There is a popular belief that drinking lots of water is good for one’s health. One classic recommendation from doctors to patients–nobody knows where it comes from–is to drink 8 glasses of 8 ounces of liquid beverages daily.
Is this really true? Certainly we are confident that drinking copious amounts of water is a good thing for those who have a history of nephrolithiasis, but are there any medical conditions for which this is true? A review of the literature in a recent issue of JASN by Negoianu and Goldfarb concludes that there is no proven benefit–or at least, there is a dearth of clinical evidence looking at how much water is optimal to prevent various health problems.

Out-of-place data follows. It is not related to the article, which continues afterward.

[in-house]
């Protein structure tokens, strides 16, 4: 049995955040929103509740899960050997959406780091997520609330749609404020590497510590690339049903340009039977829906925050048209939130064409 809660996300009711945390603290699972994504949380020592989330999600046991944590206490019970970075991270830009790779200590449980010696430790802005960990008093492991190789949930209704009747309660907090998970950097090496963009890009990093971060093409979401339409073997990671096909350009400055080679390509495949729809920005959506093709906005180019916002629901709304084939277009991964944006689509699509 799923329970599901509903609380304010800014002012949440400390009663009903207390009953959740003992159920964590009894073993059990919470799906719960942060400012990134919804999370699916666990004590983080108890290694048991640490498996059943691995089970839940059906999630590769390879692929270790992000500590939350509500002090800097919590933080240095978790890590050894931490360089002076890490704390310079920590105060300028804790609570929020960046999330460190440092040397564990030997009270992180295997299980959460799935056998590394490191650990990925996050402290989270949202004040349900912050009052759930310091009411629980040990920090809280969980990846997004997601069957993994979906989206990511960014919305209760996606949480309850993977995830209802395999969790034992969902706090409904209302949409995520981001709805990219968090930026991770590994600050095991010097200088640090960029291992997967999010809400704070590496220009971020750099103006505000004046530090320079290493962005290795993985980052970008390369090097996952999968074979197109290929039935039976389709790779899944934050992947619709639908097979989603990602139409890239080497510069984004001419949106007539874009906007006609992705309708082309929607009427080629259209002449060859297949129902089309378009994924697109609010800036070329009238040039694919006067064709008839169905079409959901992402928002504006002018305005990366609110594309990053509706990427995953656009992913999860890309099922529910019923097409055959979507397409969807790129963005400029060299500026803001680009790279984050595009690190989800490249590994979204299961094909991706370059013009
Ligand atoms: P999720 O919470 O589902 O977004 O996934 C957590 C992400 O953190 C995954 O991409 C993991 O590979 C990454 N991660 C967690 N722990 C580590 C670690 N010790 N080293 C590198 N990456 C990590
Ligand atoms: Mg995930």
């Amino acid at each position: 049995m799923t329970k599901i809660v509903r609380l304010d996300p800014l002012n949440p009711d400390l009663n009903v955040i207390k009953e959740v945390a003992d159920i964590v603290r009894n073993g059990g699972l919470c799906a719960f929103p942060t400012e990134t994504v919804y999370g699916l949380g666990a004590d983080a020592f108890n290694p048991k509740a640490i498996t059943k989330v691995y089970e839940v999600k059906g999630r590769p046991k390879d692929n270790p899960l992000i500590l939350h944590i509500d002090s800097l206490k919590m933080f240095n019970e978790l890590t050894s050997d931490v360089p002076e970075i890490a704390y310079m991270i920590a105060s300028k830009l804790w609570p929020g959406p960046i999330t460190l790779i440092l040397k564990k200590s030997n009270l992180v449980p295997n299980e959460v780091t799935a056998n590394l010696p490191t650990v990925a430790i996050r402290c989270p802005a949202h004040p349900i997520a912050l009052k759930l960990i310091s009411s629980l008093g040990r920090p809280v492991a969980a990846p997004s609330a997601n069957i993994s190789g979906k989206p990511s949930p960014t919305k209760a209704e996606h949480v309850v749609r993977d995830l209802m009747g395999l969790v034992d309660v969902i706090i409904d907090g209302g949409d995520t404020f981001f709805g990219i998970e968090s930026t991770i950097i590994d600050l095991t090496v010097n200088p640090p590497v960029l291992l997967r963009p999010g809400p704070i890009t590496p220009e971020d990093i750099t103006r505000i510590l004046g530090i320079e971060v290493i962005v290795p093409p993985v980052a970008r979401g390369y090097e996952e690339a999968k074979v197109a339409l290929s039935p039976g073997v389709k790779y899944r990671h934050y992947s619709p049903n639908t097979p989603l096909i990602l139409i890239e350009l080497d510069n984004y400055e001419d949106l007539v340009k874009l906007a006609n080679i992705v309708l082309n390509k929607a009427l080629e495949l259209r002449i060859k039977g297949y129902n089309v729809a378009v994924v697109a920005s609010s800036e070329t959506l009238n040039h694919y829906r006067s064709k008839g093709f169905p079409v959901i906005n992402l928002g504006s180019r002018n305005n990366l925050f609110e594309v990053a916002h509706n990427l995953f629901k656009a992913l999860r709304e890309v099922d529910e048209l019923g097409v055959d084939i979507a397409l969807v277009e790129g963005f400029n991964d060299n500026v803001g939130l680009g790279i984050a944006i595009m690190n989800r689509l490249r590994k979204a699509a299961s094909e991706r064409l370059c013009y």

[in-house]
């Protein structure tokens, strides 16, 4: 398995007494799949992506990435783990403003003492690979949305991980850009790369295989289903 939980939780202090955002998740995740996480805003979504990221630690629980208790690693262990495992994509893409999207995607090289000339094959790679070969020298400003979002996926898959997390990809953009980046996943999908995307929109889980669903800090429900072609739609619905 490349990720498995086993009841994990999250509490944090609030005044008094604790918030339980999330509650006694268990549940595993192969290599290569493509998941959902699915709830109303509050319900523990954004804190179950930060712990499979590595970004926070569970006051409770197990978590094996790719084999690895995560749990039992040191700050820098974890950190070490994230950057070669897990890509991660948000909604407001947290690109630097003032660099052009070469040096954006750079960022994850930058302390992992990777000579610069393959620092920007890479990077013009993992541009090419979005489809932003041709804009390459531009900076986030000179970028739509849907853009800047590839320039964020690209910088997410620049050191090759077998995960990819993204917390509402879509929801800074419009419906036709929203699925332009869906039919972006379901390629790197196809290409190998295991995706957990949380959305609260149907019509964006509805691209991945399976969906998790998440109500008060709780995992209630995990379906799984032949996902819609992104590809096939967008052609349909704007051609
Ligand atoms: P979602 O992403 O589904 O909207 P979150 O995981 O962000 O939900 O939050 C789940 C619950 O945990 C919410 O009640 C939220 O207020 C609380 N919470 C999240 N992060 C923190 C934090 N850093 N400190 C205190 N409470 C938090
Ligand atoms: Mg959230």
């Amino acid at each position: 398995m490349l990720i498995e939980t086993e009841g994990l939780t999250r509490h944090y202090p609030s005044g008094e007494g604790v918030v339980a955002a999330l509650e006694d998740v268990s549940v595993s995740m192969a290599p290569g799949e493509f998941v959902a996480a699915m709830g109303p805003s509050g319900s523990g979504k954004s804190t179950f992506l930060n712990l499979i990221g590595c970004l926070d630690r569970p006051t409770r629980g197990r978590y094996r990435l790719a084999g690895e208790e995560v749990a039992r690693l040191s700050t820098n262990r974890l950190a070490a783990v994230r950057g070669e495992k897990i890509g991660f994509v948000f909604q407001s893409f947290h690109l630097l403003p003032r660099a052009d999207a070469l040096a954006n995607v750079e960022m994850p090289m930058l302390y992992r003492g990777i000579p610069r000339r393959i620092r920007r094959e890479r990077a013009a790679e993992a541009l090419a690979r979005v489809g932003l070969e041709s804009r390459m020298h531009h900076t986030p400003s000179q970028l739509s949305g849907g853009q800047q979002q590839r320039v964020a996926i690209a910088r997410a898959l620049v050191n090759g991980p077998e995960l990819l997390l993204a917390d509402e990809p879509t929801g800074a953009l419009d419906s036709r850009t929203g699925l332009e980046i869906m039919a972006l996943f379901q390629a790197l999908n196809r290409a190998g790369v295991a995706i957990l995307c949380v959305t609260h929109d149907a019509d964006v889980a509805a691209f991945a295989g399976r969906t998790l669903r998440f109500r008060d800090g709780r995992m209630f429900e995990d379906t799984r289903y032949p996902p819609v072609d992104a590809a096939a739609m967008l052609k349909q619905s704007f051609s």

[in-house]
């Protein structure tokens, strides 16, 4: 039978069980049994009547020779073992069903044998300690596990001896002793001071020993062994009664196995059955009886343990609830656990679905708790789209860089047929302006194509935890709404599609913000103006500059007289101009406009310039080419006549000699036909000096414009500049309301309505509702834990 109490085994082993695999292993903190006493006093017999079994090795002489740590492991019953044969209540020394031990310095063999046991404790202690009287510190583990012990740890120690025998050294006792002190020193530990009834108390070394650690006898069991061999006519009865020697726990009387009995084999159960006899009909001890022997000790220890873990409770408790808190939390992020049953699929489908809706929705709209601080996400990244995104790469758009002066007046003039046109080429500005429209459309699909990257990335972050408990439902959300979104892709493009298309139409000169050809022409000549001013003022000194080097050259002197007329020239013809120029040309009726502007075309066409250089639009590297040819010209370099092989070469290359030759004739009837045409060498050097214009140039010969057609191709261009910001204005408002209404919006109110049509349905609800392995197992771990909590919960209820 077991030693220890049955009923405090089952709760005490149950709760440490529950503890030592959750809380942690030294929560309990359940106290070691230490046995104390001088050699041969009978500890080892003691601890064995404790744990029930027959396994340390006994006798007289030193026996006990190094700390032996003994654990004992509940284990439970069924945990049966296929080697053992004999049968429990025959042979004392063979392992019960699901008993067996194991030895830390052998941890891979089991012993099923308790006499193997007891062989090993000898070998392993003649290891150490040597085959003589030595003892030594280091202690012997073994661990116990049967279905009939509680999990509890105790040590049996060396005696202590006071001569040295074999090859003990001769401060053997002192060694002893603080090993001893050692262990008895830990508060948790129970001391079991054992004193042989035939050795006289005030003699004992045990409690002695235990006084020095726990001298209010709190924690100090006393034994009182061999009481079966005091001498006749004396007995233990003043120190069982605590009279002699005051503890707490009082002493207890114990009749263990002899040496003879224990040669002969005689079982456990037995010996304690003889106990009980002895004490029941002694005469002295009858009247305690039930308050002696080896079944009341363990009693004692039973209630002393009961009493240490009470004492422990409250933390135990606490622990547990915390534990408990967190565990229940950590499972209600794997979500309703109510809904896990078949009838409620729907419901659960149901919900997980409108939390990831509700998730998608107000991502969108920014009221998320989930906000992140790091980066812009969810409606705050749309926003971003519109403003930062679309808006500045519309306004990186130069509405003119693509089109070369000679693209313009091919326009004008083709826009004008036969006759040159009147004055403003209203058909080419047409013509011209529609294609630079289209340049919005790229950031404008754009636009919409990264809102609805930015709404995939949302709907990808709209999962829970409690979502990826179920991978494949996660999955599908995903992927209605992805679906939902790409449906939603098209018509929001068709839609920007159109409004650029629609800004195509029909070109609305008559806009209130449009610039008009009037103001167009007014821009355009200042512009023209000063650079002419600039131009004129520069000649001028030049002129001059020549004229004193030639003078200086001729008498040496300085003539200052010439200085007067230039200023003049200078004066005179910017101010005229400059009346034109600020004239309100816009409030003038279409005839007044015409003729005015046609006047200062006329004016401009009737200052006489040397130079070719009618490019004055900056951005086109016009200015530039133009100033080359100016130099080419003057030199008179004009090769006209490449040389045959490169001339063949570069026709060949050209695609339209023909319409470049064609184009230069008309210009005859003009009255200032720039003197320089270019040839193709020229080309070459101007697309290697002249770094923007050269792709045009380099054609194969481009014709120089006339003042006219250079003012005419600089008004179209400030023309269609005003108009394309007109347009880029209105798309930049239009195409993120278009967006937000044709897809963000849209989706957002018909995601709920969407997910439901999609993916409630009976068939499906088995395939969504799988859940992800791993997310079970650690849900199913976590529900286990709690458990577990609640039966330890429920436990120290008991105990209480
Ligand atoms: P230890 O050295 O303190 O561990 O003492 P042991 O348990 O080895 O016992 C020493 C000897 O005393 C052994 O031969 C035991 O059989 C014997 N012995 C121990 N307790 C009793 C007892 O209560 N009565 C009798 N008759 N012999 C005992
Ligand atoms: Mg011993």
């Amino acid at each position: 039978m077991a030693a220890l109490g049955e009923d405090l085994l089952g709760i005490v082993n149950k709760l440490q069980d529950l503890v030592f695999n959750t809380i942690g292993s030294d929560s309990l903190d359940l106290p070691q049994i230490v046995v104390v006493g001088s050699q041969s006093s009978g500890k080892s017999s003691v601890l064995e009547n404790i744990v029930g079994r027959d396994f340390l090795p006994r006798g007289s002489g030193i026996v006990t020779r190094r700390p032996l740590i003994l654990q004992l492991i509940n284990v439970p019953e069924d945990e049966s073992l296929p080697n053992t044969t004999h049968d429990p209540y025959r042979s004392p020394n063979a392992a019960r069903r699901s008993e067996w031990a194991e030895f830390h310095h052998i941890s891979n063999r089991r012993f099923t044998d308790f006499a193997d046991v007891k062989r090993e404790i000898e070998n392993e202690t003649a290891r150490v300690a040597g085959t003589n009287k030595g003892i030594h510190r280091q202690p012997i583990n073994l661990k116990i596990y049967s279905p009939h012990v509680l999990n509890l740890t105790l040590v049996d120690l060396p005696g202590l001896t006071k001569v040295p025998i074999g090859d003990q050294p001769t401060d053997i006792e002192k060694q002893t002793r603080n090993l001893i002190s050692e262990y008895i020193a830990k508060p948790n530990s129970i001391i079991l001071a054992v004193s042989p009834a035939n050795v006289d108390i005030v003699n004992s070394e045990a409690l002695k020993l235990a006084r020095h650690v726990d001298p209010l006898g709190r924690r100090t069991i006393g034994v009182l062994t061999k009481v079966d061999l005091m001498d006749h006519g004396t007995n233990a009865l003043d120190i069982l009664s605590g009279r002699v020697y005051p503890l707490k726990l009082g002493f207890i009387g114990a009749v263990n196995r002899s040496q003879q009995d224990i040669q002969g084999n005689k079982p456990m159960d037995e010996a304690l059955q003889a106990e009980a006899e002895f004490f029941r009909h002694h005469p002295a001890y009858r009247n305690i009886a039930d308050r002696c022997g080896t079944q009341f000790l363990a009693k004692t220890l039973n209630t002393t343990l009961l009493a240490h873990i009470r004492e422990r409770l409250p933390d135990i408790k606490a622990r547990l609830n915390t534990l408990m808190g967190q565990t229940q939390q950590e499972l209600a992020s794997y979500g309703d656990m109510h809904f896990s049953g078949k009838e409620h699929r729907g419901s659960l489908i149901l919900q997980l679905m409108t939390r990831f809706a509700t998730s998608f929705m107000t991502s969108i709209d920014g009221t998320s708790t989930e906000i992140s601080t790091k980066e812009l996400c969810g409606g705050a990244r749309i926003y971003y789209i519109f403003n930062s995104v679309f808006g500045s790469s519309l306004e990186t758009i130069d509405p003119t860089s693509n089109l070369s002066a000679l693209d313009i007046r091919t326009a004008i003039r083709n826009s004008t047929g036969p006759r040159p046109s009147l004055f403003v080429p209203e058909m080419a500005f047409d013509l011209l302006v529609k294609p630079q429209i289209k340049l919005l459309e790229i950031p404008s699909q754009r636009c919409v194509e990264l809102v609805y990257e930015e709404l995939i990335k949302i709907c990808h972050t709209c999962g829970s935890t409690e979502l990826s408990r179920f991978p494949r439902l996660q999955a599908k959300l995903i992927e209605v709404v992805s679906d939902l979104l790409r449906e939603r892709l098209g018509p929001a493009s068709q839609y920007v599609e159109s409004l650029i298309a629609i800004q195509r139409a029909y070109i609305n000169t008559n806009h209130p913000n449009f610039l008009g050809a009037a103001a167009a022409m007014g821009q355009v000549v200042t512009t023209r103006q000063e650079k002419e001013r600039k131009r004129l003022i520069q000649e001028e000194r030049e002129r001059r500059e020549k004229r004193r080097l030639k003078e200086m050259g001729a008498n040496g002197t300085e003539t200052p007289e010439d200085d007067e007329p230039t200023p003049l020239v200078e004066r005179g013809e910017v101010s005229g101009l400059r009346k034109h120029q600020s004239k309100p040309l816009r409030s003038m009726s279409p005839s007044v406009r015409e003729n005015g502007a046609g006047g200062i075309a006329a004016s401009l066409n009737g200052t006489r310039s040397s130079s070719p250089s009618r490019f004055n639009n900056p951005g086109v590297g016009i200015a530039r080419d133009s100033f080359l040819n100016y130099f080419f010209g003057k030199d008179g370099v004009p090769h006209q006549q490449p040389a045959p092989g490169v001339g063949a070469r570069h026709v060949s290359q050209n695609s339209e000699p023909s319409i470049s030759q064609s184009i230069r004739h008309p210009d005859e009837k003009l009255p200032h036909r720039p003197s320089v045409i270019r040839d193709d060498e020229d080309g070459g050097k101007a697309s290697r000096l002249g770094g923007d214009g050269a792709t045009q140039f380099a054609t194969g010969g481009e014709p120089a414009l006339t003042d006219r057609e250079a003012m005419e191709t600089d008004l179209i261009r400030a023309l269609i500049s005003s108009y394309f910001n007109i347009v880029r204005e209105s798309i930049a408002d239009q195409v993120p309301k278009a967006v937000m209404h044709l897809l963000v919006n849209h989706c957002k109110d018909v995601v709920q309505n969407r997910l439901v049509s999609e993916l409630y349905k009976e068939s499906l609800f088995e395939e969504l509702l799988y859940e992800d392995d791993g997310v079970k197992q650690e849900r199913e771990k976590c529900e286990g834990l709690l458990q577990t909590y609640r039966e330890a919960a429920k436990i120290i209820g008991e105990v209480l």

What about phrasing the question differently: How much water is too much water? Due to our amazing kidney’s impressive power to dilute the urine (in health young folks up to 50 mosm/kg/L), you have to try pretty hard to became hyponatremic as a result of excess free water intake. In 1998, a 28-year-old woman entered in a California radio contest in which individuals were judged based on their ability to ingest large quantities of water without urinating–termed “Hold your wee for a [Nintendo] Wii“–was found dead after ingesting several liters of water over a short period of time.